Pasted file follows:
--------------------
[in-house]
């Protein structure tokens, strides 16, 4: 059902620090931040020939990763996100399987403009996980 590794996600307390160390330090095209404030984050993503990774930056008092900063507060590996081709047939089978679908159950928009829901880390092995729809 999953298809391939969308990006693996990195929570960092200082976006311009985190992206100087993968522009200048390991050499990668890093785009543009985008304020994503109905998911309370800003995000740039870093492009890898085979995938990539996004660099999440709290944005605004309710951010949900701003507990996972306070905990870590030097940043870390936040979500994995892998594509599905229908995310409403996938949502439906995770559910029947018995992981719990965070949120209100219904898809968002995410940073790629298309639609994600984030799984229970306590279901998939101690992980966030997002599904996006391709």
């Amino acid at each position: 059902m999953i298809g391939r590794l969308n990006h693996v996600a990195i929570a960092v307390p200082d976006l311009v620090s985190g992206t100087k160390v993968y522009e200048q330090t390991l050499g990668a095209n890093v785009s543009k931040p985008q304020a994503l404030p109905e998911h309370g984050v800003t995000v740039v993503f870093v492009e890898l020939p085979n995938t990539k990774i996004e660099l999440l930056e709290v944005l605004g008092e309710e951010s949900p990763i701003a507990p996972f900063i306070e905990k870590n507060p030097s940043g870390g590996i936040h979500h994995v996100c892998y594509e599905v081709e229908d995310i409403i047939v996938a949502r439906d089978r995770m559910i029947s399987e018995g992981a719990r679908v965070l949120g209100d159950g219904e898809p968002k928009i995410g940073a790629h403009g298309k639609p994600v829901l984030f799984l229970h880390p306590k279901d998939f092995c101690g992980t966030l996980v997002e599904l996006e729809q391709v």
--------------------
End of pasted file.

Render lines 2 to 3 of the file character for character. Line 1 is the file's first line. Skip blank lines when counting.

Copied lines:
């Protein structure tokens, strides 16, 4: 059902620090931040020939990763996100399987403009996980 590794996600307390160390330090095209404030984050993503990774930056008092900063507060590996081709047939089978679908159950928009829901880390092995729809 999953298809391939969308990006693996990195929570960092200082976006311009985190992206100087993968522009200048390991050499990668890093785009543009985008304020994503109905998911309370800003995000740039870093492009890898085979995938990539996004660099999440709290944005605004309710951010949900701003507990996972306070905990870590030097940043870390936040979500994995892998594509599905229908995310409403996938949502439906995770559910029947018995992981719990965070949120209100219904898809968002995410940073790629298309639609994600984030799984229970306590279901998939101690992980966030997002599904996006391709």
């Amino acid at each position: 059902m999953i298809g391939r590794l969308n990006h693996v996600a990195i929570a960092v307390p200082d976006l311009v620090s985190g992206t100087k160390v993968y522009e200048q330090t390991l050499g990668a095209n890093v785009s543009k931040p985008q304020a994503l404030p109905e998911h309370g984050v800003t995000v740039v993503f870093v492009e890898l020939p085979n995938t990539k990774i996004e660099l999440l930056e709290v944005l605004g008092e309710e951010s949900p990763i701003a507990p996972f900063i306070e905990k870590n507060p030097s940043g870390g590996i936040h979500h994995v996100c892998y594509e599905v081709e229908d995310i409403i047939v996938a949502r439906d089978r995770m559910i029947s399987e018995g992981a719990r679908v965070l949120g209100d159950g219904e898809p968002k928009i995410g940073a790629h403009g298309k639609p994600v829901l984030f799984l229970h880390p306590k279901d998939f092995c101690g992980t966030l996980v997002e599904l996006e729809q391709v």